If one measure of a successful art installation is the degree to which it elicits a response, then Cat Madden's Mind-Wandering Corridor
is a triumph. Rather than something created by the artist, however, a sign written by a staff member gets the most attention. This is hung in the corner over an exhibit 'a book for those who are easily bored'. The sign explains that the piece of furniture on which it rests 'is not a table for empty drinks cups! It is one of our beautiful artworks!' This elicited chuckles and bursts of laughter ('what's so funny?' asked one child) as well as puzzled expressions.
is a work of collage displayed in one of the many liminal spaces in the (Old) Royal High School, home to the Hidden Door Festival this year. Hidden Door specialises in finding 'forgotten spaces' for art. As well as visual art, Hidden Door features music, theatre, dance and spoken word. After taking place in a single space last year (at Granton Gasworks), this year they have taken over a much larger, labyrinthine space which has been mothballed for many decades – a source of much controversy. The people roaming around this corridor near the West Terrace seemed unsure of where they were heading. Was it the way to the bar or had they reached a dead end? The location and piece are imbued with uncertainty.
is emblematic of the dozens of exhibits in Hidden Door, which makes use of every corner of the building, including the slightly mysterious 'Building 5'. Madden's piece plays on an old trope regarding some modern and contemporary art; the idea that a child could have created it. The work is displayed almost casually, as if it were on a classroom wall. With a stiff breeze flowing through the corridor, it indeed has the feel of an abandoned school (images of Pripyat are brought to mind). A number of the fragments flap about in the wind, while visitors, their thoughts wandering, carelessly brush into some of them.
The pieces are not carefully labelled; the titles are instead 'artlessly' scrawled on the walls, as if giving directions to a decorator. The whole feeling and aesthetic is of haphazard playfulness – daring the viewer to dismiss the collages as disposable and trivial. One collage, Spot the difference
, is game-like. The artist explains that her work incorporates studio leftovers and misfits on a serendipitous basis. This work combines collage, printmaking, drawing and painting. Underlying the pieces are themes of waste, recycling and reuse.
Madden's piece feels like a collection of early, rejected drafts. In many art forms, the early sketches and demos can be intriguing and often offer a purer vision than the polished final piece. Many music critics are salivating at the upcoming release of Lou Reed's earliest Velvet Underground demos. This 'unfinished' aspect encapsulates a theme of Hidden Door. Namely, finding creative ways to reimagine places, such as the Royal High School, which have, for too long, been neglected and undervalued.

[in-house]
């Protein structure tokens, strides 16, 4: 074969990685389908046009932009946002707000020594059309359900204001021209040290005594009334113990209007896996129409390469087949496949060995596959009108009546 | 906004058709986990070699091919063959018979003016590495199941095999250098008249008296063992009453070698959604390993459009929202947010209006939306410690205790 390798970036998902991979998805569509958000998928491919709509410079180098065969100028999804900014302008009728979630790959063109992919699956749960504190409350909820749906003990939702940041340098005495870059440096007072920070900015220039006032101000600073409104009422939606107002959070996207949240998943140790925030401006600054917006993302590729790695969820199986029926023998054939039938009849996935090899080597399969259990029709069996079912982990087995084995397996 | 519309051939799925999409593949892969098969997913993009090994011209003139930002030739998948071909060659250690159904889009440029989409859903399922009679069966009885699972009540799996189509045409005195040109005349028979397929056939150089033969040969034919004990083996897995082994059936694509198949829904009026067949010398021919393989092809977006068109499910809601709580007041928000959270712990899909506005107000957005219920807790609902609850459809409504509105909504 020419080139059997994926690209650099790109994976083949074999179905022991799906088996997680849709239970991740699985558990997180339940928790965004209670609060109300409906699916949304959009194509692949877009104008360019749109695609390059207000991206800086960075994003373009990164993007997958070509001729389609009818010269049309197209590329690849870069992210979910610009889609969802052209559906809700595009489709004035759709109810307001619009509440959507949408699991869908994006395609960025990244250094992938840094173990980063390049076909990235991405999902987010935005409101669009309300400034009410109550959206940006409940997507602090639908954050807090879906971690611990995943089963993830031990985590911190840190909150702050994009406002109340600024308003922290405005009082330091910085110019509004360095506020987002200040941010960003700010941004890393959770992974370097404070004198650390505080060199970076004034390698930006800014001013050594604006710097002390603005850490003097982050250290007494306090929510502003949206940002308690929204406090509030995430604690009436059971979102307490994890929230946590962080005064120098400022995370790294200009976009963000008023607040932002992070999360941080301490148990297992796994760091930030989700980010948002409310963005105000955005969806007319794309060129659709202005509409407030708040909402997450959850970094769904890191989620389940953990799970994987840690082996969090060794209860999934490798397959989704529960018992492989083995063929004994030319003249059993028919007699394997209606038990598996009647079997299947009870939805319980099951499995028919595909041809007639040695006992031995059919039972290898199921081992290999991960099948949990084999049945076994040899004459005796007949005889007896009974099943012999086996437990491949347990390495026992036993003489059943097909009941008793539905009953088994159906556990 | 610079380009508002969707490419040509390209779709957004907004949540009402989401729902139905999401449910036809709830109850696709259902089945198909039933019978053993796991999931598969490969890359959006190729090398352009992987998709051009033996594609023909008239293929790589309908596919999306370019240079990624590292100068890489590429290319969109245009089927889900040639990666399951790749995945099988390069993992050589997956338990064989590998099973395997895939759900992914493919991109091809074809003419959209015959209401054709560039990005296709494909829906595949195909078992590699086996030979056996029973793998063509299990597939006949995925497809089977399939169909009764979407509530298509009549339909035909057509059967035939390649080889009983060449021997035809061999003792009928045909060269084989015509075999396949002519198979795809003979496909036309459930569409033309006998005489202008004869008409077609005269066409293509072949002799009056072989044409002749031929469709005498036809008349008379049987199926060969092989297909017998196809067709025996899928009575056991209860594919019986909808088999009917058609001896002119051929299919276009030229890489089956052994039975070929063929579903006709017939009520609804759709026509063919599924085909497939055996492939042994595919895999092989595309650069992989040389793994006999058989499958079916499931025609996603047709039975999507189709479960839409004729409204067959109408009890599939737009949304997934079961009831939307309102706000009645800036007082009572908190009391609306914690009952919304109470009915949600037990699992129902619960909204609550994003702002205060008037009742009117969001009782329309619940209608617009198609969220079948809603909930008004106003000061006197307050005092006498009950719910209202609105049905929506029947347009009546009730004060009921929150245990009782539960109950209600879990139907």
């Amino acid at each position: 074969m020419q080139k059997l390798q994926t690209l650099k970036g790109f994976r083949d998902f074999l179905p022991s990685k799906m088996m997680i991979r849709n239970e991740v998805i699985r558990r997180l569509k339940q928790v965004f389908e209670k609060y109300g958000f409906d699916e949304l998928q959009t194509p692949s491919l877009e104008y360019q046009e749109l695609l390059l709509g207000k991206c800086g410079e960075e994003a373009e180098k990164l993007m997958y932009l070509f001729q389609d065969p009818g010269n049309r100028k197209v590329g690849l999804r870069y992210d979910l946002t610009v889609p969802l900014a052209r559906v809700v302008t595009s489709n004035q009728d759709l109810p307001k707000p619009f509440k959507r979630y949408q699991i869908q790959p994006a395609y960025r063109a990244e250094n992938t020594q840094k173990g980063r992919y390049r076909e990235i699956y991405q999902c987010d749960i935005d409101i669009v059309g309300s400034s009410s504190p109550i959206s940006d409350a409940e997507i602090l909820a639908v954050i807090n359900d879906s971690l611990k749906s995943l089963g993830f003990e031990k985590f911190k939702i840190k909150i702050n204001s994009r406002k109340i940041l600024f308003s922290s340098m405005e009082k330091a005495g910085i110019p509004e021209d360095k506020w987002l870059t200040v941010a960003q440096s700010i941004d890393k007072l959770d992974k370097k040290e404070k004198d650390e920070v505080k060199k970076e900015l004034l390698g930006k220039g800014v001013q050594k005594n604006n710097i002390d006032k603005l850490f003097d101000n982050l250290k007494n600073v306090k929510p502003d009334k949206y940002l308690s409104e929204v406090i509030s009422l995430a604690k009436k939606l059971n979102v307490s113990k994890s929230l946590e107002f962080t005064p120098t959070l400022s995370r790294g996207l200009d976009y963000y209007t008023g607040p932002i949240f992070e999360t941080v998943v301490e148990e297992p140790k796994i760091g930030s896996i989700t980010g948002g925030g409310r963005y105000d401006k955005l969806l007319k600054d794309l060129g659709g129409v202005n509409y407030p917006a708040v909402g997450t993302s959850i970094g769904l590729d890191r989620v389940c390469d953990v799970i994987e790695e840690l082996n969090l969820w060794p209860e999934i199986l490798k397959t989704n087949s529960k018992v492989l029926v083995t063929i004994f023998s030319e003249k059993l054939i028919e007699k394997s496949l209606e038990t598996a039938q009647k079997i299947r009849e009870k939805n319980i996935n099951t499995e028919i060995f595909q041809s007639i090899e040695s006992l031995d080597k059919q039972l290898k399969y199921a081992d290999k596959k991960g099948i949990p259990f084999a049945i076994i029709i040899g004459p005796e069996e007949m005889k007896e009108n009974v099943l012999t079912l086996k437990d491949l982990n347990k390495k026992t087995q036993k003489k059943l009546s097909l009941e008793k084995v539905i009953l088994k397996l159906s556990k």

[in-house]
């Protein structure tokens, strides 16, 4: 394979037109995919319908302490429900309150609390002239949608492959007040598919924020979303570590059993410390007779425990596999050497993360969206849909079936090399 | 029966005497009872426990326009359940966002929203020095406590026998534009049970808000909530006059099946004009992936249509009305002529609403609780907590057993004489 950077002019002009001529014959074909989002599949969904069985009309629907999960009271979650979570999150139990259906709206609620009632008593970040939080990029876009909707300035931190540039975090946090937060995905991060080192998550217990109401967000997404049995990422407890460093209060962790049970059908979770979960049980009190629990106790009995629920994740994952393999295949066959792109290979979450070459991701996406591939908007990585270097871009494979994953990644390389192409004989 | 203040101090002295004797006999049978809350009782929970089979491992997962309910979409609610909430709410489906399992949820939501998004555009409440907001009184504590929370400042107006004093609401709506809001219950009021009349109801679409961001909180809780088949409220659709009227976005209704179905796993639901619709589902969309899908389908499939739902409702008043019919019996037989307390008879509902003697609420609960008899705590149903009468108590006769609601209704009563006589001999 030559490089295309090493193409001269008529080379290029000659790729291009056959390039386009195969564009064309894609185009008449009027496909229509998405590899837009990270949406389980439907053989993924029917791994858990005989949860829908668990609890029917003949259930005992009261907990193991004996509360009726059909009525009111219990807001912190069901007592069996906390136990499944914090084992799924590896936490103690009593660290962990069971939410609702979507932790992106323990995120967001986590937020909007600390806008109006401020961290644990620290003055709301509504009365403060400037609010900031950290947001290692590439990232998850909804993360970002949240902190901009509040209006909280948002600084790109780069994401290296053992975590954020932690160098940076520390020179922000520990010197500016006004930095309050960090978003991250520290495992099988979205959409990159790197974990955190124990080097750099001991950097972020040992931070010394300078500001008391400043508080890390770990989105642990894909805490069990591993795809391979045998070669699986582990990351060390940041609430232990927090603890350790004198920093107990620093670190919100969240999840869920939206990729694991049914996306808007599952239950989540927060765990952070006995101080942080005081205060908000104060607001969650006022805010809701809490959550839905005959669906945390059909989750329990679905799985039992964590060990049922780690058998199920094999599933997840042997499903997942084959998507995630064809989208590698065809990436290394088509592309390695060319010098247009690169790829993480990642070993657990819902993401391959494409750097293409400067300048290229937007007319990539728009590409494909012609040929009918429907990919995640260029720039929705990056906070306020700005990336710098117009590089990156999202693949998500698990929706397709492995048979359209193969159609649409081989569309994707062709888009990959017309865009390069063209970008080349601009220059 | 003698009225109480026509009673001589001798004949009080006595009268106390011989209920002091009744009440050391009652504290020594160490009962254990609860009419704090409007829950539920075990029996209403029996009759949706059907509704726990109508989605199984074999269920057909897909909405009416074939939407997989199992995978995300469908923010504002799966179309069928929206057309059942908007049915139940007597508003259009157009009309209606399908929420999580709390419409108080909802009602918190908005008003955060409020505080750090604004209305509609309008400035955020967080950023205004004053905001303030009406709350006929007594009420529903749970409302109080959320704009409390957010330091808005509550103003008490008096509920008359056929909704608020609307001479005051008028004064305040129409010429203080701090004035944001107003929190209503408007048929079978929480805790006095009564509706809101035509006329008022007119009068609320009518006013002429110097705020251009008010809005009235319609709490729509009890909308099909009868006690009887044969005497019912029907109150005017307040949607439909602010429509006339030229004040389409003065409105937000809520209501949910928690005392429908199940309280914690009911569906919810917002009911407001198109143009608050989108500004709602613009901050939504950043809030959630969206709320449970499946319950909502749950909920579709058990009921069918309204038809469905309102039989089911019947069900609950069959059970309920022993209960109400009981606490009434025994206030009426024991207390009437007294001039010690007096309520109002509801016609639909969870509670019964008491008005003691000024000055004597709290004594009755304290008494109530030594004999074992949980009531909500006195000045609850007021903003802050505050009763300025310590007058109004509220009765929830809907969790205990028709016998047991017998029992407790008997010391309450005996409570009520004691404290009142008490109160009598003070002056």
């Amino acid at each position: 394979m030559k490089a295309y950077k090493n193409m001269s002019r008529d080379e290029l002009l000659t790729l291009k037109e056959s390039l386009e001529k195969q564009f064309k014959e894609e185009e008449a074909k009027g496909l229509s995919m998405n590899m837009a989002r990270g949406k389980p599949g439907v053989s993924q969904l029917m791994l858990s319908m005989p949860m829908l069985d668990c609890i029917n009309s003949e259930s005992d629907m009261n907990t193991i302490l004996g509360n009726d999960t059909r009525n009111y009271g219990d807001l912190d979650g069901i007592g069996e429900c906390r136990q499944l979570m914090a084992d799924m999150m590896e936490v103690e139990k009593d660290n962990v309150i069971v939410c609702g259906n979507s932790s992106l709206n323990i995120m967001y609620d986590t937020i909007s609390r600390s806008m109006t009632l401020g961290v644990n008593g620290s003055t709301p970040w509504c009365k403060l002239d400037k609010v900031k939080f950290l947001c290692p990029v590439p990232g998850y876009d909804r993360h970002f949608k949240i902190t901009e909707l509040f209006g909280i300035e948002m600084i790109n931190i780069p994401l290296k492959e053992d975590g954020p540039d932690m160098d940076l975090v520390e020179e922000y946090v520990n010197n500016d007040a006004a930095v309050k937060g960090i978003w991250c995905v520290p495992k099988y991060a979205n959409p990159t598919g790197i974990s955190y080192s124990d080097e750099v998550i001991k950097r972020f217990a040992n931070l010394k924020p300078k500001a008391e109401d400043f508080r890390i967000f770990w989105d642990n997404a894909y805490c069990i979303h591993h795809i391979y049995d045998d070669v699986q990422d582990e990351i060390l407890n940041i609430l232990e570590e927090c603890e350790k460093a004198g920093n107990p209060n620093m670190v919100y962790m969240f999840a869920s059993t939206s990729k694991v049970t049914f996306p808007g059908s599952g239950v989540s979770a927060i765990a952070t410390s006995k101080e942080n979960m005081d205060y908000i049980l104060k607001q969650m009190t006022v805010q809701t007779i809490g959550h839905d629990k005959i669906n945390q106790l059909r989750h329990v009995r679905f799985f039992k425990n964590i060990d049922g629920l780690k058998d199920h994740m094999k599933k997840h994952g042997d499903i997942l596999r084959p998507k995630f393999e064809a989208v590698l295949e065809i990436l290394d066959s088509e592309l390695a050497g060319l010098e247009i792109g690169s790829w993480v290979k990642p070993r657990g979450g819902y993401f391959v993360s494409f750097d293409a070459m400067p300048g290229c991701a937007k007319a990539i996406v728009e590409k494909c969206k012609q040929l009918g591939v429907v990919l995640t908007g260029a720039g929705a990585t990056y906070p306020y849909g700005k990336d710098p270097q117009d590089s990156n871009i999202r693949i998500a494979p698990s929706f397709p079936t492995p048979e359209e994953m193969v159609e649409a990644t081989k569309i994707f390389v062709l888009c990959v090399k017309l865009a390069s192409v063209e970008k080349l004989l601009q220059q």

One of the key features of this year's Hidden Door is the Pianodrome. This small amphitheatre and performance space is built from parts of old pianos, now surplus to requirements. As a venue, the Pianodrome is characterful, the seasoned wood allowing the sound to reverberate naturally. An intimate setting is created by the proximity to the performers. A fantastic use of redundant objects. Most of the festival's musical performances will be held in the Pianodrome and the Indoor Music Stage, although some will be held in a hidden basement area.
The real star of Hidden Door is undoubtedly the Royal High School building. Considered by the architectural historian Keith Rutter to be 'the defining Scottish Greek Revival Monument', its original inspiration was the Temple of Hephaestus (and the Propylaea) in Athens. It gives Calton Hill, with its assembly of varied monuments, a unity and coherence. Originally conceived as a Scottish temple devoted to democracy and learning, with a commanding position in the city. Its glory is faded but unceasing. Hidden Door hopefully presages a reawakening.
With the exception of its elegant Debating Chamber, the building looks dishevelled. Thankfully, some of the serious structural issues have been addressed. Many walls are bare and even the decorated areas are full of peeling paint. Floor coverings, where they exist, are threadbare. Clearing the area around the entrance gates took many weeks, and debris is still lying around.
For an arts festival like Hidden Door, where every ragged corner can be used creatively, it is ideal. It's certainly very different from the carefully curated and dignified art spaces such as the National Galleries. If it is to become a fully functioning music school, the Royal High School will need a lot of work. Hidden Door has helped demonstrate the building's potential as part of an enriched public domain. Hopefully, after decades of disuse, this will be realised in the years to come.
Hidden Door Festival 2022 continues until 18 June at the Old Royal High School, Edinburgh.
Charlie Ellis is a researcher and EFL teacher based in Edinburgh